Cars With the Worst Residual Value
Are you planning to sell your car when you’re done with it? If so, want to choose one of the cars with the best residual value.
This term is often tossed around for leased vehicles, but it is also sometimes known as resale value, which we hear more often. Either term tells you how much of the original price of the vehicle is still what you can expect to get out of it. This number helps dealers understand what they might sell the vehicle for and how much to offer in a trade.
Keep These Cars, Don’t Trade Them
Some of the cars you’ll see on this list are excellent cars to drive; they simply don’t hold their value after five years of ownership. If you buy one of them, take care of it and keep it for a long time rather than attempting to trade or sell it before your car loan has been paid off. After that time, you can get some money out of them.
The subcompact Accent isn’t going to cost a lot when you buy it, but it also won’t hold onto most of the value after five years. You’ll be down to only 47.6 percent of the price you paid by this time. While the Accent is one of the cars in the market with the lowest residual value, it’s far from the worst.
You can have a wonderful time driving the efficient and affordable Kia Rio. This car resembles its midsize sedan sibling, but that doesn’t mean it’s going to hold onto any value for you. Once you’ve driven the Rio for five years, it only has about 47.1 percent of the original value you paid for it.
Honda Accord Hybrid
You’re used to cars from the Honda brand offering you excellent residual value, but that’s not the case with the hybrid version of the Accord. This car might be an efficient, affordable, and impressive sedan, but it will only have 46.1 percent of its original value after five years of driving.
If you purchase a new Chevrolet Malibu, you’ll want to hold onto it and keep driving for as long as you can. This car will only be worth 44.5 percent of its original value after five years. The Malibu is an impressive midsize sedan that can be comfortable and affordable to drive but not to sell.
While no longer built, if you happen to have a Kia Optima, you’ll want to hang onto it and drive it for as long as you can. This is one of the most attractive cars you can find, but the residual value comes in at 43.8percent of the original value. Enjoy the ride and keep your Optima on the road.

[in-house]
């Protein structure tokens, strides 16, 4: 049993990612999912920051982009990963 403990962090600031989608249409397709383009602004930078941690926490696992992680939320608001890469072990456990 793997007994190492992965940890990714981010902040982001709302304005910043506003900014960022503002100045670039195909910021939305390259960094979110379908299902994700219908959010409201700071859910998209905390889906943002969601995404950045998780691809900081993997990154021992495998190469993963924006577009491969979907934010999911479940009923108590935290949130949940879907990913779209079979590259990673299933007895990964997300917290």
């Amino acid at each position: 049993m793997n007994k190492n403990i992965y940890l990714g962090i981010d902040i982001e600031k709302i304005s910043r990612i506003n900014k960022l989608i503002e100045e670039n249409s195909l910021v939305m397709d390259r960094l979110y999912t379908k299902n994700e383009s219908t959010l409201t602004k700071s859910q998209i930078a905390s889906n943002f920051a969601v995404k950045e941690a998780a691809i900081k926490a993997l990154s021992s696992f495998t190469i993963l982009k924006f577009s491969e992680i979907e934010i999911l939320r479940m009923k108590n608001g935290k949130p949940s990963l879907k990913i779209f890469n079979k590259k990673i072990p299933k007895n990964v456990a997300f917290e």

It’s probably not a surprise that the Chrysler 300 is one of the cars with the worst residual value numbers in the auto industry. This car will only be worth about 43.3 percent of its original value when five years have passed. Don’t sell it; keep on driving, and enjoy the comfort and style of the Chrysler 300.
You might love the adorable look of this small Mitsubishi Mirage, but you might not love the small residual value left in this car when you drive it for five years. This car only retains 43.2 percent of its original value when you let it be the car that you love to drive every day.
Toyota Avalon Hybrid
Here’s a full-size hybrid sedan that brings you the comfort and quality you want during your drive. If you choose the Toyota Avalon Hybrid you’ll have 43.2 percent of the value remaining after five years. This is a Toyota, which you would expect a higher number from, but the comfort and efficiency will keep you happy for many years.
Ford Fusion Hybrid
The hybrid version of the Ford Fusion is a car that can offer you excellent driving distances on a single tank of gas, but it doesn’t have excellent value after five years. Once you reach this mark, the car will only have 42.3 percent of its original value. Just keep on driving and forget about that value thing.
Whether you have the sedan or the hatchback, you’re going to have extraordinarily little of the original value when the five-year timeframe has passed. Even though this is one of the cars with the worst residual value doesn’t mean you can’t enjoy the 41.8 percent value that’s left in this car.
The sportiness of the Nissan Altima makes your drive more fun every day, and that’s a good thing. This car will only have 40.5 percent of its original value when you reach that magical five-year mark. Don’t worry, you can continue to enjoy the drive for many years in this midsize sedan.
One of the worst-selling vehicles in the market also has one of the lowest residual value levels to give you truly little to look forward to. Even though five years of driving will bring you down to 40.5 percent of the value left for this car, you can have the versatility you want in the Fiat 500L.
The most popular electric car in the world is one that doesn’t retain much value for you to enjoy during your drive. That’s ok, you didn’t buy the Nissan Leaf for the 37.8 percent value that is maintained after five years on the road. Get in and experience this EV every day.
The Kia Cadenza is no longer produced, but that doesn’t keep you from enjoying the smooth, premium drive offered in this car. You better enjoy the feeling this car offers because, after five years, you’ll only find 36.8 percent of the value left. This is easily one of the cars with the worst residual value in the market.
Ford Fusion Energi
The worst car in the entire auto market for residual value is the Ford Fusion Energi. This car can drive for a few miles on electric power and is a hybrid car that saves a lot of fuel for you. Keep on driving and just ignore the 32.8 percent value that remains after five years of driving.
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